‘The Cabinet Of Dr. Caligari’ was a very interesting and attention keeping film. I found myself just staring at the actors as well as the very well done German Expressionist set design and painting; some of the scenes were simply amazing to look at.
Being a silent film from 1920 this movie will not appeal to everyone, but it is a good starting place for newcomers to the era and genre. Personally I preferred the restored edition however the original edition would work just as well for this purpose.
That said, Caligari is a movie where almost the entirety of the film is a large flashback, a frame story, being told by a man named Francis. Francis is a key player in the story itself. The story is of a doctor, or mountebank in this case, who travels around from town to town appearing in festivals. His exhibit is that of a prophetic somnambulist (sleepwalker) named Cesare. Their latest stay is in the town of Holstenwall.
Soon after their arrival, a series of mysterious murders start taking place, seemingly unrelated. Later, Cesare’s is giving out his prophecies at the festival. Francis’ friend Alan asks the question of how long he has to live, and Cesare answers with “You die at dawn.” The following morning this comes to pass, infuriating and sending Francis on a mission to find the killer of the now two dead. Fingers almost immediately point to Cesare since he prophesized the killing, however a botched murder attempt elsewhere in the city puts a criminal behind bars and despite claims he had nothing to do with the first two mysterious murders, he’s assumed to be the culprit regardless.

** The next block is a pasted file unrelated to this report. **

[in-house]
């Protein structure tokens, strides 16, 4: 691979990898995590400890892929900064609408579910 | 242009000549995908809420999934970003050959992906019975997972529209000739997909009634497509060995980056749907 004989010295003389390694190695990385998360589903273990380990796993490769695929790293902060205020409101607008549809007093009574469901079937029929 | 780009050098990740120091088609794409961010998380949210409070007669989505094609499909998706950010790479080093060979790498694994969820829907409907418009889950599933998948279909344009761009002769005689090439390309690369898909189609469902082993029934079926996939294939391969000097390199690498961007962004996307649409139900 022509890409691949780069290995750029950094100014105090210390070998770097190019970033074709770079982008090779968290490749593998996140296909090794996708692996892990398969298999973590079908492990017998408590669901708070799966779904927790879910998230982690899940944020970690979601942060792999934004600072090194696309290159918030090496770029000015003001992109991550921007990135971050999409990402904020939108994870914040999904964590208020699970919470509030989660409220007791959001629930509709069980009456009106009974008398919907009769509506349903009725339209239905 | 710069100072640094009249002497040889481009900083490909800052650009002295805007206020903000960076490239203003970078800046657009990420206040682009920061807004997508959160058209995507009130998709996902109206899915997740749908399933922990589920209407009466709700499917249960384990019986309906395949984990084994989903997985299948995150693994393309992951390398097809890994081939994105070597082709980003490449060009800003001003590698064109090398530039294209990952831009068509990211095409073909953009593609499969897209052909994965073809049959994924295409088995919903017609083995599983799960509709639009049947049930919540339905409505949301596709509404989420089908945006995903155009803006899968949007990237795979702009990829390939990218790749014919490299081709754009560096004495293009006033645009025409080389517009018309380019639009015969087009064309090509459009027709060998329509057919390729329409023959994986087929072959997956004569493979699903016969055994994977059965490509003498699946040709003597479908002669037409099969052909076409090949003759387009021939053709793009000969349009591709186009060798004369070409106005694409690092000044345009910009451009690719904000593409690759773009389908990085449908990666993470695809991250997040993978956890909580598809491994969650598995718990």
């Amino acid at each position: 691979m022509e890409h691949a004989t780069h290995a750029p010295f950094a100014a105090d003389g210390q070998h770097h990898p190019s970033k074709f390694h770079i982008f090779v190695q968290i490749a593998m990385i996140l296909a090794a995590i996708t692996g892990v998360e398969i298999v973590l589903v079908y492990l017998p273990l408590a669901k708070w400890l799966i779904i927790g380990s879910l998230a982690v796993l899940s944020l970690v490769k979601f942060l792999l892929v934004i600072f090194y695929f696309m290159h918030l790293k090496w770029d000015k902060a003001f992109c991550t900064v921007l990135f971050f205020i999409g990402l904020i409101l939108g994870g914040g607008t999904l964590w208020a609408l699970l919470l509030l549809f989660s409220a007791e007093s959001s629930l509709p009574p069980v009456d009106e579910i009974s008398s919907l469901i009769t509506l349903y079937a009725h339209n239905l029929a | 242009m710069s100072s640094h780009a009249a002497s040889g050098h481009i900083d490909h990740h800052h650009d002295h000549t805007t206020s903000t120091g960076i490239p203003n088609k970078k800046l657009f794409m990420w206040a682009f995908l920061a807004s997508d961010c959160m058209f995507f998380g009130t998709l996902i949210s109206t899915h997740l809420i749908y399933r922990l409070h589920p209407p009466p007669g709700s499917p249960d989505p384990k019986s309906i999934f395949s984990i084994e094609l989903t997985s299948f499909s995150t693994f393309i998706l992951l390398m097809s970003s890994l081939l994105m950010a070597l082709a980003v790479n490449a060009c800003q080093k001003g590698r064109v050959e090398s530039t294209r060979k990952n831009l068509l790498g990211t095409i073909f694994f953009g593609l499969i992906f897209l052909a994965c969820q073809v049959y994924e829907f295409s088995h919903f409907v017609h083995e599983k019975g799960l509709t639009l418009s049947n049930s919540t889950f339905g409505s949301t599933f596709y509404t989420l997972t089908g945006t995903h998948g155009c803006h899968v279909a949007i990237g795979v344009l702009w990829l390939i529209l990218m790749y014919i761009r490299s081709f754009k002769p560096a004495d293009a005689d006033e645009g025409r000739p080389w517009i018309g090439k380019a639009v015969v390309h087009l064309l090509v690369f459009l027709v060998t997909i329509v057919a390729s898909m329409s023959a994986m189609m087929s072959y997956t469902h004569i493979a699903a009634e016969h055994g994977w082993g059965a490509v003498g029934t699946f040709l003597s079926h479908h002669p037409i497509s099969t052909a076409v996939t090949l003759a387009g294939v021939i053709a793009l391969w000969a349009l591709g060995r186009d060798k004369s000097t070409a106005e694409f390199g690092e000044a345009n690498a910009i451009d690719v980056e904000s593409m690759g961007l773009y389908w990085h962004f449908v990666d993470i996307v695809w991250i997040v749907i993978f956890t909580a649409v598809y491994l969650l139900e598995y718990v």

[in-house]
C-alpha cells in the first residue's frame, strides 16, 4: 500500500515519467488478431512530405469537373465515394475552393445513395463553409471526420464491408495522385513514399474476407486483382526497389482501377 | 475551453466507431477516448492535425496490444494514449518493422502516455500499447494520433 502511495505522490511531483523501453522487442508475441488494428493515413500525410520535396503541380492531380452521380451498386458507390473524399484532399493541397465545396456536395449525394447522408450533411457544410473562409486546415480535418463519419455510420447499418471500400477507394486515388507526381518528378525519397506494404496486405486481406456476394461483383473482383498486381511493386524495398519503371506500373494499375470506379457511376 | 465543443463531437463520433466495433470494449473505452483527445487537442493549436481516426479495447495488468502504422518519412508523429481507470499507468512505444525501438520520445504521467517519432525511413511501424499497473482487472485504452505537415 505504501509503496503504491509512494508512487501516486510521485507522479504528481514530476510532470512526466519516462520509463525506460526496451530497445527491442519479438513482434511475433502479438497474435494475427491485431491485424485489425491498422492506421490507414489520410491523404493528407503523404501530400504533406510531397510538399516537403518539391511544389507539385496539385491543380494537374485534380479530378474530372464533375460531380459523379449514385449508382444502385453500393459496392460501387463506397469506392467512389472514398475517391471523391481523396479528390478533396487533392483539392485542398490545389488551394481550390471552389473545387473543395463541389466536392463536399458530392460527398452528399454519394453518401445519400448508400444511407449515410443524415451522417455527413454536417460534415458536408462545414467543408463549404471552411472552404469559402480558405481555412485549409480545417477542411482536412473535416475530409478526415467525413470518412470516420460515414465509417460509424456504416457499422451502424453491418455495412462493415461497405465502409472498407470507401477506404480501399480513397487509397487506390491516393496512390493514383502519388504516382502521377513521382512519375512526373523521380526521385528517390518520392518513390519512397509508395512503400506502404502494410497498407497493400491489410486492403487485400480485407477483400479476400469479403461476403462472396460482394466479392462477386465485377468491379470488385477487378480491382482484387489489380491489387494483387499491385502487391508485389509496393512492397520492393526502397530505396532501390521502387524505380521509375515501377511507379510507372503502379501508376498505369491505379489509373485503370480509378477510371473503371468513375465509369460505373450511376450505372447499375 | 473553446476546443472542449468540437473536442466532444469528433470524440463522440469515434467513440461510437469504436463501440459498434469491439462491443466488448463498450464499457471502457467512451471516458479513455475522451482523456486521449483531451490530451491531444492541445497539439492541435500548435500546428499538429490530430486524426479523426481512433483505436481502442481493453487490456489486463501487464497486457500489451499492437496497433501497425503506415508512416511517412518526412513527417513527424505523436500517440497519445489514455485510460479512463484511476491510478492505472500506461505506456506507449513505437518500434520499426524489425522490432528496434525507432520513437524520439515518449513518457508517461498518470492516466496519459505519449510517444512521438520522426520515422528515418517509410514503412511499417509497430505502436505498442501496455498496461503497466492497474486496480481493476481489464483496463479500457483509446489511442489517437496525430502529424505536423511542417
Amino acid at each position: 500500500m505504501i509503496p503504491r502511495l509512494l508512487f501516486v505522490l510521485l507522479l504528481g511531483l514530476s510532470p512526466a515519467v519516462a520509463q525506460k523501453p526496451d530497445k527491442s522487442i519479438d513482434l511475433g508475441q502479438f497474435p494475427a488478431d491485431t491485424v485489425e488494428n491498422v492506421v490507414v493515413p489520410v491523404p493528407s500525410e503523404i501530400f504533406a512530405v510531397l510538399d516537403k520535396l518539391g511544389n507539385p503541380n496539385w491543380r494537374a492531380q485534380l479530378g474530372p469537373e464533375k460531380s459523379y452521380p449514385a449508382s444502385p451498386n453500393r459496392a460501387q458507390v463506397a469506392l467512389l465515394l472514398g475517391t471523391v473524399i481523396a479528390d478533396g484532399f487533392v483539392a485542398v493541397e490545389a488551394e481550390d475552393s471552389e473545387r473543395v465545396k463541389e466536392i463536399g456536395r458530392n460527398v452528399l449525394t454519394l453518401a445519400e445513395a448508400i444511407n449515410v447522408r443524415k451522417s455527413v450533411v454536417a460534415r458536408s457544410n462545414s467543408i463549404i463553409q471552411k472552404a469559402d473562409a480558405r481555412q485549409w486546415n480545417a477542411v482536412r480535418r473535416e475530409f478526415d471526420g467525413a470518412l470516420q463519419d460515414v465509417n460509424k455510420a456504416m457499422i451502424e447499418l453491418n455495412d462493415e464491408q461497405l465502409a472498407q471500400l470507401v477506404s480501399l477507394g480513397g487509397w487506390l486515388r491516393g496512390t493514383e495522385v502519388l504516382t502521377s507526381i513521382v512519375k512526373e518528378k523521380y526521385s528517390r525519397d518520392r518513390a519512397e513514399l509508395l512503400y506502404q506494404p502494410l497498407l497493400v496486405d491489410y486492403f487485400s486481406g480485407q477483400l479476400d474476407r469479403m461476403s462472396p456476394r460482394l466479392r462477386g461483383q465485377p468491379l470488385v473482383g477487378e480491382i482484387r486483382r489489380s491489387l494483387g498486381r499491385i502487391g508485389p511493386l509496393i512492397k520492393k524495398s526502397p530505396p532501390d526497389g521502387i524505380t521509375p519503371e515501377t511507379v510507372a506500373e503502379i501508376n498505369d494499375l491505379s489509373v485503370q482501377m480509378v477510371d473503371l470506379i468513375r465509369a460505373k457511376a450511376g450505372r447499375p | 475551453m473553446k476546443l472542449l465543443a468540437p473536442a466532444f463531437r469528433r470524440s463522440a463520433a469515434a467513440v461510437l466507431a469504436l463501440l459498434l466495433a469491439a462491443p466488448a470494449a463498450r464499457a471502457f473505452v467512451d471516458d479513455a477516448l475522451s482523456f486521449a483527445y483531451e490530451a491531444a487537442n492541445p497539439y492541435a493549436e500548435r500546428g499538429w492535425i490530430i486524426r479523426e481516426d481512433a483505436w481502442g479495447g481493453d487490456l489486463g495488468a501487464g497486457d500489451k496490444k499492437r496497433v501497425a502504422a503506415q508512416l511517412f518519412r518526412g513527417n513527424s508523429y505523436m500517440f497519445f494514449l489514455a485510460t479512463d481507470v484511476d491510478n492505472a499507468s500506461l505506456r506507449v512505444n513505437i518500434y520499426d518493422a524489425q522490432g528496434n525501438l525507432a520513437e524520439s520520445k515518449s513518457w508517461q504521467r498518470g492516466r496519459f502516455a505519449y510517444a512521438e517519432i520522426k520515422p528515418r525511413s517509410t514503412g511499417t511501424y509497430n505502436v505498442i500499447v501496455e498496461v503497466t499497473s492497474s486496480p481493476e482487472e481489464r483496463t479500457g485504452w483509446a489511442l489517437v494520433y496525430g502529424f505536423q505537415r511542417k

All seems to be back to normal, until Cesare, for reasons explained in the film, is sent out after Francis’ fiancée Jane. Upon setting eyes on her, Cesare instantly becomes infatuated with her beauty and kidnaps her. Cesare’s later death starts the investigation into who really is Dr. Caligari, which is a whole sequence of events in itself.
‘The Cabinet of Dr. Caligari’ is credited as being the film that introduced the twist ending, admittedly though it took another viewing before I figured out exactly what it was. Just like during the ending, a few times in the film you struggle to understand what’s going on simply because there are so few intertitles strewn throughout to help reveal the story; pantomime only goes so far to convey its message.
With no gore at all, the suspense can be accredited mostly to the soundtrack, but also to the makeup and exaggerated expressions of the cast, they are done remarkably well. Still, Conrad Veidt does a great job of Cesare, and if you don’t count the sets, was the biggest scene stealer in the movie with his makeup and thin frame. Him opening his eyes for the first time in the film is one of the best single scenes in Caligari. Werner Krauss also was great as Dr. Caligari, especially with his hair done up like it was, a gem on screen.
There is plenty to keep your eyes busy all around and this film is definitely a must see for anyone wanting to delve into the history of horror filmmaking.
The movie, in its entirety, is embedded below for your viewing.